Sunday, 11 April 2010

Levyathan: The Forces

Hi!

Heres the first of the promised articles on the new Levyathan game (Its not a typo but the old English spelling!)

I will go onto the background in more depth at a later date but I think a quick primer on the various races is worth a quick look at too. The four races of Theia, the world that Levyathan is set in are all bred from the same genetic stock. Centuries of selective breeding has resulted in four different races:

The Humans:

Men are the most versatile of the castes. They originally served as a worker class to the other races but the coming of Levyathan has meant that many have fled to Thule, a mountainous land to the far north. They worship the Earth Mother and their witches can use earthpower, or Vril, to shape the land to their needs.

Infantry

The basic human infantry are the Clansmen. Armed with staff slings which use a nasty magical cocktail which explodes on contact they form the bulk of the infantry.

Red Branch are the elite infantry, capable of channeling the earthpower to transform themselves into huge twisted creatures. Armed with an assortment of hand weapons they are dedicated shock troops.

Hunters are young warriors given explosive tipped spears to take on enemy war machines and monsters. This is often a bit of a suicidal undertaking but gives the humans some nice cheap anti-tank weapons!

Monsters

Humanity fields an assortment of vehicles and elementals when it goes to war and the Atlas Golem is the most common, using its mighty stone fists to crush infantry and war engines alike.

The Apollo Golem is more of a support choice with its ability to bombard enemy positions with huge boulders.

Wartowers are wheeled war engines with a mighty onager mounted on them, along with some nasty close combat weaponry for dealing with opposing infantry. They also have limited troop transportation abilities which allows them to carry two stands of infantry onboard.

The Raven is a specialised troop transport capable of carrying four stands of infantry into battle. Its only weapons are close combat and also fields a boarding ramp so the crew can assault opposing war engines.

Artillery

The basic human artillery piece is the Onager, a wheeled construction capable of firing indirectly over long distances.

The Trebuchet is a fixed artillery piece with the ability to hit just about anywhere on the table but its lack of movement means its deployment must be carefully thought out.

There are several more interesting human war engines ranging from Oculus Golems to the fearsome Bellatrix but they will be covered at a later date!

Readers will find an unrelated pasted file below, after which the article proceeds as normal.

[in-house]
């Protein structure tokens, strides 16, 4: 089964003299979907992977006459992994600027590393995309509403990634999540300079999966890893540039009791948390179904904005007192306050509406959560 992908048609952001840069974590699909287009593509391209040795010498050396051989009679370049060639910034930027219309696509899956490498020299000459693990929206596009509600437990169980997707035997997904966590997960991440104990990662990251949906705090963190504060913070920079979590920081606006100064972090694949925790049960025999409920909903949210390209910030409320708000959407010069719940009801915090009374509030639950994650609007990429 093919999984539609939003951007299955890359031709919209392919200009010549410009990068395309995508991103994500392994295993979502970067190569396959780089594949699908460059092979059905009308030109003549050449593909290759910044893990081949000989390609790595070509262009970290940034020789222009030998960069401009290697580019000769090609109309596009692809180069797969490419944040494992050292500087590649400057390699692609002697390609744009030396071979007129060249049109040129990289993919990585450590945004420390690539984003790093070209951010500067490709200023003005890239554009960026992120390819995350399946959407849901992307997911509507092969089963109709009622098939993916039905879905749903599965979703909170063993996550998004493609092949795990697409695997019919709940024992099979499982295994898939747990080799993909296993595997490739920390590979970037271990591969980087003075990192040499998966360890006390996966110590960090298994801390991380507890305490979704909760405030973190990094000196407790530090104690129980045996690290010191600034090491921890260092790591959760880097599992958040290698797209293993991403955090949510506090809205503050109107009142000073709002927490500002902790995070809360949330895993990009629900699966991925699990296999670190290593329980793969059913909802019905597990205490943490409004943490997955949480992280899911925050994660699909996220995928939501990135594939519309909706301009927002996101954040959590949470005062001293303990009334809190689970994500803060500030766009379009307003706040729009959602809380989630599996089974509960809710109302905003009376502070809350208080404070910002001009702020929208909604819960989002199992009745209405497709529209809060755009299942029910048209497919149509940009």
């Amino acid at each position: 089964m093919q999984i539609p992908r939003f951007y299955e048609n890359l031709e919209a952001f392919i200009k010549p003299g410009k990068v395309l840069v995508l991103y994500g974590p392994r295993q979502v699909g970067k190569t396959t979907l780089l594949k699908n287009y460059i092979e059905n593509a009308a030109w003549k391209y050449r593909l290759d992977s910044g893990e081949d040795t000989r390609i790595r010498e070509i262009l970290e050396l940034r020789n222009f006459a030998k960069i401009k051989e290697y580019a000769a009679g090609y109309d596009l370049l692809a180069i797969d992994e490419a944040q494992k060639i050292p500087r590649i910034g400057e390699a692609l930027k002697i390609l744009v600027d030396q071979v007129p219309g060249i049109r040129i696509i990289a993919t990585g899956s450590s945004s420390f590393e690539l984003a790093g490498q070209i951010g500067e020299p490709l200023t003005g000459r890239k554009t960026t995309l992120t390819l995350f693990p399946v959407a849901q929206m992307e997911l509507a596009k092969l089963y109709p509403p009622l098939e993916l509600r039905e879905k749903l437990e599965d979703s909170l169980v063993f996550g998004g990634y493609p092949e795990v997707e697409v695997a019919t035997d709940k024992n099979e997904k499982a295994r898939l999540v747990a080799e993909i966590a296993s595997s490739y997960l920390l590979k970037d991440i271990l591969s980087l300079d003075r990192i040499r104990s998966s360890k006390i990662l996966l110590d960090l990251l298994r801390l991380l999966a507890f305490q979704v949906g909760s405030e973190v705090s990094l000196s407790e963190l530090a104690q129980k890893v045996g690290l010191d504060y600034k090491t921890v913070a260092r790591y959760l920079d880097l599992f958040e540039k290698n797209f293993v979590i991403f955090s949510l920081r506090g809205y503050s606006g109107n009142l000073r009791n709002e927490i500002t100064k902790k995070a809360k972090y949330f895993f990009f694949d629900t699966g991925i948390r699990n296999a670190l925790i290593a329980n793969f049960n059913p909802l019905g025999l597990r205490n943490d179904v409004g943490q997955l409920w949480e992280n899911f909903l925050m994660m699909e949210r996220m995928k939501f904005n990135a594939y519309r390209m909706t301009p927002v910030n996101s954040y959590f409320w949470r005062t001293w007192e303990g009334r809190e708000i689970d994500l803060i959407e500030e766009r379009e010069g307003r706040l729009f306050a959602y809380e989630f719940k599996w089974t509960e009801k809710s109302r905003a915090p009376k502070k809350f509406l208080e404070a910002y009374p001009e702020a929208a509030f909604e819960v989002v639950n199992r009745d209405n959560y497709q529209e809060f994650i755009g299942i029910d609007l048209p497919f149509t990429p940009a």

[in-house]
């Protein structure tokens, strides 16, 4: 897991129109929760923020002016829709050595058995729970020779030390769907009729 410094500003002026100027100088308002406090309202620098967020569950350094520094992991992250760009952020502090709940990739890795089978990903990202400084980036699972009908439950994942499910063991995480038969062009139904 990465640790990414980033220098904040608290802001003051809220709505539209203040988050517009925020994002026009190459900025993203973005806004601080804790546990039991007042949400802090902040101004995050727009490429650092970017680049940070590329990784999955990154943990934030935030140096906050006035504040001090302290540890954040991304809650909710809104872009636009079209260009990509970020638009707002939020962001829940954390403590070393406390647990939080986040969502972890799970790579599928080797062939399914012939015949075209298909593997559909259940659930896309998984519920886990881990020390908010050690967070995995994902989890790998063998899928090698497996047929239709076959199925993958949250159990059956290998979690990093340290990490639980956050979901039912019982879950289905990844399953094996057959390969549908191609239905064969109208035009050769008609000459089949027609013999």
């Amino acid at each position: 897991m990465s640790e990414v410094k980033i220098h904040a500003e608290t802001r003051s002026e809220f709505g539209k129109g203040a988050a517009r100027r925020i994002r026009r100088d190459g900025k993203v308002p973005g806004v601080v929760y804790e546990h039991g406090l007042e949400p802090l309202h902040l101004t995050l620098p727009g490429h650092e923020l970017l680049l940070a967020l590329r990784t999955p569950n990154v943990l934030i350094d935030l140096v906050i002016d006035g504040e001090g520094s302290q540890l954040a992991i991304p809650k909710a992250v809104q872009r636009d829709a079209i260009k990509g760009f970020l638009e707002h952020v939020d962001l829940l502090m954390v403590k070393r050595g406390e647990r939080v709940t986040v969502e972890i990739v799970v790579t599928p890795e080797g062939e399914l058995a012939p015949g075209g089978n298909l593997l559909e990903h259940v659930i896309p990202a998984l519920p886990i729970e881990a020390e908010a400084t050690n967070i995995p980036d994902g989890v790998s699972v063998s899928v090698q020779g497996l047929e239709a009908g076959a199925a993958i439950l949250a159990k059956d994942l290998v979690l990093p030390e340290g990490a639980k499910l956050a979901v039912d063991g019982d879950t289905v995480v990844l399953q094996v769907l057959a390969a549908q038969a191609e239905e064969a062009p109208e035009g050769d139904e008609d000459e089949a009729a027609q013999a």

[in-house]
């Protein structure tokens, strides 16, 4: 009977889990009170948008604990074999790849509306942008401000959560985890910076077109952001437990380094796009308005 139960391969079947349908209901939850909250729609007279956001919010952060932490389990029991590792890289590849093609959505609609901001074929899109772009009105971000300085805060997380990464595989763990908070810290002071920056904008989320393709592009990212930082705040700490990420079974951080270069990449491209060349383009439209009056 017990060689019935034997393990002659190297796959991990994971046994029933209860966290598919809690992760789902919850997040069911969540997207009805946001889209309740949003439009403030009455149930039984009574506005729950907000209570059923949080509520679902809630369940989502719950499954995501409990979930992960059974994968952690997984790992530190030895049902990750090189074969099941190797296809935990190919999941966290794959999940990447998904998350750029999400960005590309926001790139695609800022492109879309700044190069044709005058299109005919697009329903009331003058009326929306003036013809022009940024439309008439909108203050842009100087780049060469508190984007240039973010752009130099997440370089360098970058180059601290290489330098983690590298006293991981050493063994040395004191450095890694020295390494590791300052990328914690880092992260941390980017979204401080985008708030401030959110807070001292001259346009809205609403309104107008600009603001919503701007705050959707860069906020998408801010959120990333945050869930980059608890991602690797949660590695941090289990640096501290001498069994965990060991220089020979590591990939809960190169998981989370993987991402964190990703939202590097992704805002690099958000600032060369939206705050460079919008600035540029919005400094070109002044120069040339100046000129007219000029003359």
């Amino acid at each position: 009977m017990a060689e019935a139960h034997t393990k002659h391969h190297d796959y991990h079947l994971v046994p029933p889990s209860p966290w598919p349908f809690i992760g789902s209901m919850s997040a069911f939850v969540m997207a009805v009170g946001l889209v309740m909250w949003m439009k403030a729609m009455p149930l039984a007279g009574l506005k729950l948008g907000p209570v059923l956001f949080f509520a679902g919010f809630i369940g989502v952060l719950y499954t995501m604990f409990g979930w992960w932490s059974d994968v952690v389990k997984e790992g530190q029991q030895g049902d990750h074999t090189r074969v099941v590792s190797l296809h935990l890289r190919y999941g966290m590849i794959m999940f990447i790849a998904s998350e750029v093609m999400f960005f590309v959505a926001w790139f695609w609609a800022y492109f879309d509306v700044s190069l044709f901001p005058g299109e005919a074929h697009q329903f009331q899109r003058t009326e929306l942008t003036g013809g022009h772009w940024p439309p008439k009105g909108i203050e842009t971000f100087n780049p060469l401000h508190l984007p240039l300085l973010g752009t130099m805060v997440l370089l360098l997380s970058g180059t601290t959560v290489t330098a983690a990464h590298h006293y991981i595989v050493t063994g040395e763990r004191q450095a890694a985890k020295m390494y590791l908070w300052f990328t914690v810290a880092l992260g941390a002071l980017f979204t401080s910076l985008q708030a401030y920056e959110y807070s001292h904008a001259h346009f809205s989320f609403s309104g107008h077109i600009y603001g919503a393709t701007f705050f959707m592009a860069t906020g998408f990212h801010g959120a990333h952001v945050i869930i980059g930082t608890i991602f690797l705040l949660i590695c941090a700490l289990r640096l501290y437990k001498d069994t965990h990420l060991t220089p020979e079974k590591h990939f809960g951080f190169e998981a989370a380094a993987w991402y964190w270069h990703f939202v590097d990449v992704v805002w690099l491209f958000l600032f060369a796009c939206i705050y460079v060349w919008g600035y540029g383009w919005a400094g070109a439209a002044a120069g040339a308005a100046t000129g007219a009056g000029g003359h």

I will be covering the orcish horde next so keep an eye out!

All the best

3 comments:

  1. Cool, but I think he should go with this spelling. Not enough people will 'get' the reference.
    I get the feeling it's not going to go 'down' well, as it's a different basing system.

    I'll probably be interested though.

    I'm looking forward to seeing how it goes.
    Rob

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  2. Hi!

    The spelling caused a bit of head scratching from me too initially but the developers want it to be a unique title, different from the classic leviathan game. The spelling ties in with the renaissance era written background so we shall have to see how things develop.

    I would compare the game to Flames of War with its basing rather than Warmaster.

    I will ask John about the decision to use 50mm round bases rather than the more usual square or rectangular ones as it seems to be a bit of a sticking point with just about everyone whos heard of it.

    If you can think of anything else you'd like me to ask please feel free to let me know so I can pick John Robertsons brains!

    All the best!

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  3. I have to admit that I love the concept, but like Steve and the others, the idea of moving away from 40x20 basing isn't especially appealing to me.

    In addition to Warmaster and relatives like the Blitzkrieg/Cold War/Future War Commander, 40mm frontage bases can also be used for games which derive from Hordes of the Things (and other DBA/DBM cousins games), Field of Glory, and Might of Arms without difficulty.

    I'm probably less against it than many (my Epic:Armageddon minis are on round bases), but for a fantasy game, even if a retro-renaissance-steam-magic-tech based one, having troops which I can use for other games is a big plus.

    That said, if circular bases are going to be it, I'd like to recommend and request keeping them "standard" size compared to other gaming systems. 25mm, 30mm, 40mm, and 50mm plastic bases are easily available from a variety of sources. I think my personal preference is probably for 40mm rounds since those are available in both rounded lip (Warmachine/Dark Ages style) and flat sided (GW style) plastic bases, and 1.25 inch metal washers, and because I personally have lots of storage solutions for 40mm bases (it turns out poker chips are almost exactly 40mm across, so a poker chip case can be turned into a very spiffy army transport). That, and 40mm width means you can map back to 40mm frontage for "those other games" too.

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